“Do you hear that?” She tilted her head, trying to make out the sound.
“Hear what?” He blew over the top of his coffee cup, trying to cool the scalding liquid.
“It sounds like singing.” She swiveled in her chair, seeking out where the music was emanating.
Annie and Pete sat outside their usual kaffeeklatsch sipping steaming cups of espresso, and enjoying the warming weather. An early spring had brought out many of their neighbors and tourists, and the street and shops were bustling with activity.
“I don’t hear anything, but a lot of the shops have their doors open.” He took a tentative slurp, burning the tip of his tongue. “It could just be white noise, that annoying background, subliminal racket meant to lure in customers.”
She shook her head. It was an almost violent gesture, vexed by his dismissive attitude.
“No, it’s not coming from any one place, it’s coming from every place.” Annie swung around, nearly toppling their table. “Can’t you hear it?”
“Maybe a double espresso is a bad idea,” he said, picking up her already cold drink. “You’re a touch edgy, more caffeine is not gonna help.”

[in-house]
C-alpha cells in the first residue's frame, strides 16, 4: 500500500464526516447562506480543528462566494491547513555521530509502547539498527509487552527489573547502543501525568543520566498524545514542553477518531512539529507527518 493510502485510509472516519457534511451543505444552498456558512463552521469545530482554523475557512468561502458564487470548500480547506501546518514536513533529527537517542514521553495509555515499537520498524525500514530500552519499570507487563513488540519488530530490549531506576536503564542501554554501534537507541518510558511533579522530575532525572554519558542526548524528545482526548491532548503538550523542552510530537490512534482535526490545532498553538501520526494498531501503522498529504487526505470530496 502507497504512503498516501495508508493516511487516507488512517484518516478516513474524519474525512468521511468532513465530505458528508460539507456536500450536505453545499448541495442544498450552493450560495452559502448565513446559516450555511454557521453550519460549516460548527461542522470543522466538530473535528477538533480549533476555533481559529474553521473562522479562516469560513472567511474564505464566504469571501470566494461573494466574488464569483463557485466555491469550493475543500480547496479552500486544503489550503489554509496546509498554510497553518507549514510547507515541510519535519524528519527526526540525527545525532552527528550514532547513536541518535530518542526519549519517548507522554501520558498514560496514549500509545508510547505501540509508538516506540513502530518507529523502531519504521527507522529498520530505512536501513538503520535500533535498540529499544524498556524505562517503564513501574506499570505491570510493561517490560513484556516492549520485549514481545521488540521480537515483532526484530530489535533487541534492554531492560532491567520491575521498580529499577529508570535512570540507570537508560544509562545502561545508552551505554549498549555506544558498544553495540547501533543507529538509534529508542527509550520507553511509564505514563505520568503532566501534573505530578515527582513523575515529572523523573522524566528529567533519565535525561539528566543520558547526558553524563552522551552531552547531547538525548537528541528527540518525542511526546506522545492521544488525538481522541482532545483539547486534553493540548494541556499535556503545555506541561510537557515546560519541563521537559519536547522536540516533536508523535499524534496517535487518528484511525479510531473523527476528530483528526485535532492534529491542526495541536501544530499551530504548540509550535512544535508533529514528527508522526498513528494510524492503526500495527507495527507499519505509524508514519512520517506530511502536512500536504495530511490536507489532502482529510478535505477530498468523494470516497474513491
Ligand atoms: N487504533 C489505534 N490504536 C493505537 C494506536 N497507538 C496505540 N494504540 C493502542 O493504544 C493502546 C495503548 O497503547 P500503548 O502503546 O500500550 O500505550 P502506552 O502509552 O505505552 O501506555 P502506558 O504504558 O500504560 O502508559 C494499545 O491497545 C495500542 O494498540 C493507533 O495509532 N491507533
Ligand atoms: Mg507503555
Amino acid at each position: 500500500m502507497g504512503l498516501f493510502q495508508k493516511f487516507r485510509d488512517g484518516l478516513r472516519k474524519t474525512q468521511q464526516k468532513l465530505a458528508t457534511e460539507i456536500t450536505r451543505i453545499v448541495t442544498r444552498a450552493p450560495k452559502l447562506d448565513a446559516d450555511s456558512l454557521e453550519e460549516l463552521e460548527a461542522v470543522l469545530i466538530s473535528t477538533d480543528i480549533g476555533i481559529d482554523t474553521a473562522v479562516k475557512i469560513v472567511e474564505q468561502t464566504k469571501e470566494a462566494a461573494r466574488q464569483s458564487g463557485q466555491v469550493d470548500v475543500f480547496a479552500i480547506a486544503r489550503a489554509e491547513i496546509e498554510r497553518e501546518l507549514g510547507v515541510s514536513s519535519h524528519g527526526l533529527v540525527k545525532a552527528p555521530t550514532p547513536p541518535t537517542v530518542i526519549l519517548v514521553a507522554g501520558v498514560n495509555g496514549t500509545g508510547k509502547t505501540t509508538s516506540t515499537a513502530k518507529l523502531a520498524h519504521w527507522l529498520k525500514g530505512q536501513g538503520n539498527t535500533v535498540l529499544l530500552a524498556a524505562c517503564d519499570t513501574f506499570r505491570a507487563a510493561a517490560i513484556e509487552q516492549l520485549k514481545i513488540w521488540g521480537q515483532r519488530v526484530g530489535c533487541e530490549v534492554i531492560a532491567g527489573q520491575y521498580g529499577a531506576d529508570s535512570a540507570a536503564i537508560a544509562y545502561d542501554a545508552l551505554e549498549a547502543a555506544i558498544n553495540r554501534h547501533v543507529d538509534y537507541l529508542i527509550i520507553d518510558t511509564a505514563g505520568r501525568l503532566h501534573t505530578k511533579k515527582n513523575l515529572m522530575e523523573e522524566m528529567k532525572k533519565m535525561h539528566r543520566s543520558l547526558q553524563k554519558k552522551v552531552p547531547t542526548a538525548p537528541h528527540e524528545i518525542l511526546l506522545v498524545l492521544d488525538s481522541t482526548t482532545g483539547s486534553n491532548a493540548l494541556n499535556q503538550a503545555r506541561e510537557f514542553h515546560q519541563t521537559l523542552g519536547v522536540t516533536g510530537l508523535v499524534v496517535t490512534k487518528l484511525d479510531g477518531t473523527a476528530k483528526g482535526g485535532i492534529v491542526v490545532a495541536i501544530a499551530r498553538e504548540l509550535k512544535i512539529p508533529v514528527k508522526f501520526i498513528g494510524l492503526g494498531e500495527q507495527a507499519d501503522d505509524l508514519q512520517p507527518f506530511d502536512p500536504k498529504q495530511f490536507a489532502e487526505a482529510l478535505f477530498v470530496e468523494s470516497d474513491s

With a final stare that would curdle milk, Annie left Pete at the table, walking the two blocks to their apartment alone. The sound of singing seemed to follow her every step. The harmonies swirled around her legs, playing with her hair and clothes like a gentle breeze. Yet, she couldn’t make out any words. They were there, teasing and toying with her.
Once inside her apartment, the music stilled, and Annie gave a relieved sigh. She didn’t realize she had been holding her breath.
The music haunted her, but she longed to hear it again. Leaning against her door for a moment, she tried to conjure the sound.
Moving through the studio, she followed her normal routine. Cleaning and tidying the small space she shared with Pete. Newlyweds, they were still getting used to navigating the already cramped rooms.
All her housework made her tired, and hot. Pete was still out. Good, she thought. If he were home, they would have just argued.
She thought getting married would be different. That once he put a ring on it, he would change. She should have listened to her mother and girlfriends. Now, it was too late. She couldn’t leave now.
Pulling out a stool from the kitchen island, she dragged a glass across the counter and turned on the faucet. That’s when the singing started again. Turning off the tap, then turning it back on, she realized it was coming through the water.
When she was out in the street, earlier that morning, it must have been rising up through the rain drains. That’s why she couldn’t pinpoint the sound. The underground pipeline was acting like an organ flue, sending sound out every grate along the street.
Annie grabbed her smartphone, stopping at her door to key up the voice recorder. She needed to capture the sound so she could learn the words to the sirens’ sewer songs.